Many consumer advocates and environmentalists have also raised questions about the quantity and type of toxic agrochemical residues that remain on food from Mexico. In recent years, FDA inspectors stationed along the US-Mexico border have detected residues of several compounds banned by the U.S. Environmental Protection Agency (EPA). According to the FDA, about seven percent of Mexican produce has been found to exceed the most basic levels of contamination, as opposed to three percent of U.S.-grown produce.
Questions about the safety of Mexican-grown produce are important ones. But it would be unfair to single out Mexico’s export food system for criticism. This sector is in many ways an extension of the U.S. agro-food system; its farms have the look and feel of California’s large industrial farming operations. The names of US firms like Dole, Green Giant, and John Deere dot the Mexican agricultural landscape.
American investors, agroindustrial firms, and food companies are responsible for the emergence and development of the three agricultural regions most associated with the Mexican export trade: Culiacan, the Bajio, and San Quintin. If Mexico’s agricultural sector has developed problems it is because it has followed a U.S. model of food production -- one that relies on a large pool of low-wage seasonal and migrant farm workers, intensive irrigation and complex water delivery systems, and the application of large quantities of agrochemicals.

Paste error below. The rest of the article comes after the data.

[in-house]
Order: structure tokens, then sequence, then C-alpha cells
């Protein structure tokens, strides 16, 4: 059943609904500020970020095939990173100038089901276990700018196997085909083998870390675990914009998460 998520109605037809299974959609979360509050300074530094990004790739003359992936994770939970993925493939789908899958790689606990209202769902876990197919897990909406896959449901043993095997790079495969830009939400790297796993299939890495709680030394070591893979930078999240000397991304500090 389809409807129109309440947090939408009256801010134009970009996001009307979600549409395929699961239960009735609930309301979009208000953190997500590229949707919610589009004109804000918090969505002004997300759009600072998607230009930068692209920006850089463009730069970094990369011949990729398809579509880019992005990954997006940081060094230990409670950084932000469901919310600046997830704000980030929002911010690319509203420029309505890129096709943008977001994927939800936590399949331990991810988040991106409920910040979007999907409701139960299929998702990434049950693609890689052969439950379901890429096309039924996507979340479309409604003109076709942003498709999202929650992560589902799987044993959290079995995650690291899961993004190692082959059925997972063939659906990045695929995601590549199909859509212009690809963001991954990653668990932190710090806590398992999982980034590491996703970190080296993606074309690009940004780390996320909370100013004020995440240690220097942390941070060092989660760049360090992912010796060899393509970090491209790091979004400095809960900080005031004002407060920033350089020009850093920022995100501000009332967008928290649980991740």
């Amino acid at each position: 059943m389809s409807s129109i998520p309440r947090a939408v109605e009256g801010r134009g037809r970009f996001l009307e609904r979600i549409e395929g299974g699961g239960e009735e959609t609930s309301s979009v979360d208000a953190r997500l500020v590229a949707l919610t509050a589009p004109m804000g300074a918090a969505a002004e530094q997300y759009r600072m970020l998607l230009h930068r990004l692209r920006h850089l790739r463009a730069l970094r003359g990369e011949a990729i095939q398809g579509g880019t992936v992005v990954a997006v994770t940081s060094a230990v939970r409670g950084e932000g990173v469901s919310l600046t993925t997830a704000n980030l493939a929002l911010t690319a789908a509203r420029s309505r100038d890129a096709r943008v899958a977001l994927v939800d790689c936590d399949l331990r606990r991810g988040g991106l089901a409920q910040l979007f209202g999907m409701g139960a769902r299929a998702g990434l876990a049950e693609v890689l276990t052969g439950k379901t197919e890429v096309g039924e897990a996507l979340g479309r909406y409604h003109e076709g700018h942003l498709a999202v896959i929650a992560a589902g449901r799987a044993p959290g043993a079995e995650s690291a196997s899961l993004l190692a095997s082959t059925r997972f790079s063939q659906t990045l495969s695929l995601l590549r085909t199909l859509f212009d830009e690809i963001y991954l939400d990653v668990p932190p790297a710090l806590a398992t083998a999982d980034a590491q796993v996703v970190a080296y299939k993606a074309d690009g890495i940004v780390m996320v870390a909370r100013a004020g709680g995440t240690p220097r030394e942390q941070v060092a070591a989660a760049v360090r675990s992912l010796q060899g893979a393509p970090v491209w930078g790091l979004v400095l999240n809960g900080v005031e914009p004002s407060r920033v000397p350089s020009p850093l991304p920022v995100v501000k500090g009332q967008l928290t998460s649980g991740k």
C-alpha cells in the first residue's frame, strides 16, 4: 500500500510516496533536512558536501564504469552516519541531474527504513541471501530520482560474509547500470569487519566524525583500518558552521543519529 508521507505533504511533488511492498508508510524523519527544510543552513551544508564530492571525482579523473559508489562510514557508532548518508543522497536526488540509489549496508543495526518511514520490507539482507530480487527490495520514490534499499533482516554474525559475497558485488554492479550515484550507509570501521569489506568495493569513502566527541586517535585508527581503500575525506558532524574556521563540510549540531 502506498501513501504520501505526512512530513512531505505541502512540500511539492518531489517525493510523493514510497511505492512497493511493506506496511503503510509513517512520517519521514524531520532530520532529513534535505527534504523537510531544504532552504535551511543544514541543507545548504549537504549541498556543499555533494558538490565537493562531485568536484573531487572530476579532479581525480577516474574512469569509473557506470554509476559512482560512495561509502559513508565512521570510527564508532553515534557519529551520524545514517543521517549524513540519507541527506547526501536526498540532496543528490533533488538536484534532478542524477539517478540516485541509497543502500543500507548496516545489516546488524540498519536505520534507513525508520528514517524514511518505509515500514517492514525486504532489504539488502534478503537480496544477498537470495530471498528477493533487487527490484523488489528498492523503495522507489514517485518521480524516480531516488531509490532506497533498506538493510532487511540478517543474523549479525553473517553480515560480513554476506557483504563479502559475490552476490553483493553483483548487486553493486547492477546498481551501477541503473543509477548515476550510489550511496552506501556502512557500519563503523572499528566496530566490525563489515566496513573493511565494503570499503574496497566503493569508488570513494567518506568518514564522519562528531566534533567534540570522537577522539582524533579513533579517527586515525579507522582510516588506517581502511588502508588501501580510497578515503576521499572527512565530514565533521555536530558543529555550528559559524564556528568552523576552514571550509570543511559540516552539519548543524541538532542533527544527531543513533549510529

The San Quintin Valley is exemplary of how linked Mexican agriculture is with the U.S. Located along the Pacific Coast of Baja California, about 300 miles south of San Diego, this region’s output is geared almost exclusively for the export trade. California-based growers, often working in partnership with established Mexican export growers, directly manage and supervise production of high-end produce. The strawberries that were responsible for the hepatitis outbreak came from this area. San Quintin depends on low-wage seasonal labor, wide use and application of chemicals, and the availability of cheap water. As in Mexico’s other agricultural regions, these practices have led to social and environmental problems.
The San Quintin system depends on seasonal migrant farm workers; at least 100,000 workers appear for the harvest season from January to April, most coming from the Indian populations of southern Mexico. Housing for the farm workers is crude at best. Wages are very low; at peak season a farm worker can expect a daily wage of about three dollars. Benefits, such as health care, are non-existent. Child labor is common, and work is often done in fields that have been or are in the process of being sprayed with harsh and toxic chemicals.